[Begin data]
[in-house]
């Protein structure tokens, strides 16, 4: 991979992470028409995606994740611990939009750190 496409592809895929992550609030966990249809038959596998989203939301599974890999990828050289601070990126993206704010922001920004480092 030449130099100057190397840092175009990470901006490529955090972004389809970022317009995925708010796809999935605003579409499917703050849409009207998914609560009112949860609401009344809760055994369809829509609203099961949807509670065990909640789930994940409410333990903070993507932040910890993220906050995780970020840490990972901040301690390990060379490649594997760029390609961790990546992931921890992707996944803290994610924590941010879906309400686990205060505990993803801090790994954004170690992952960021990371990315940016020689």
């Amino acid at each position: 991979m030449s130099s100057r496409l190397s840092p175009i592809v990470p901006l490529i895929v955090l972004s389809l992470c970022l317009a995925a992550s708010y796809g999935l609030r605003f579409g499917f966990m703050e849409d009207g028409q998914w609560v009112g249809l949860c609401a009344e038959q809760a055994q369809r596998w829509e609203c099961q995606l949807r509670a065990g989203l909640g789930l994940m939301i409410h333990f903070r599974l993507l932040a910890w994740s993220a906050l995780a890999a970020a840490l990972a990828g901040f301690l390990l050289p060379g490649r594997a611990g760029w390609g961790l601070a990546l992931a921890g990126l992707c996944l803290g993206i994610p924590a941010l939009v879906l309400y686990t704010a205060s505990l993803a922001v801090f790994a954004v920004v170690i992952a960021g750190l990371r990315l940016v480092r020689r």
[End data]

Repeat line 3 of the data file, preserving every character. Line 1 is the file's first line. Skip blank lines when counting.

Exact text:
């Amino acid at each position: 991979m030449s130099s100057r496409l190397s840092p175009i592809v990470p901006l490529i895929v955090l972004s389809l992470c970022l317009a995925a992550s708010y796809g999935l609030r605003f579409g499917f966990m703050e849409d009207g028409q998914w609560v009112g249809l949860c609401a009344e038959q809760a055994q369809r596998w829509e609203c099961q995606l949807r509670a065990g989203l909640g789930l994940m939301i409410h333990f903070r599974l993507l932040a910890w994740s993220a906050l995780a890999a970020a840490l990972a990828g901040f301690l390990l050289p060379g490649r594997a611990g760029w390609g961790l601070a990546l992931a921890g990126l992707c996944l803290g993206i994610p924590a941010l939009v879906l309400y686990t704010a205060s505990l993803a922001v801090f790994a954004v920004v170690i992952a960021g750190l990371r990315l940016v480092r020689r």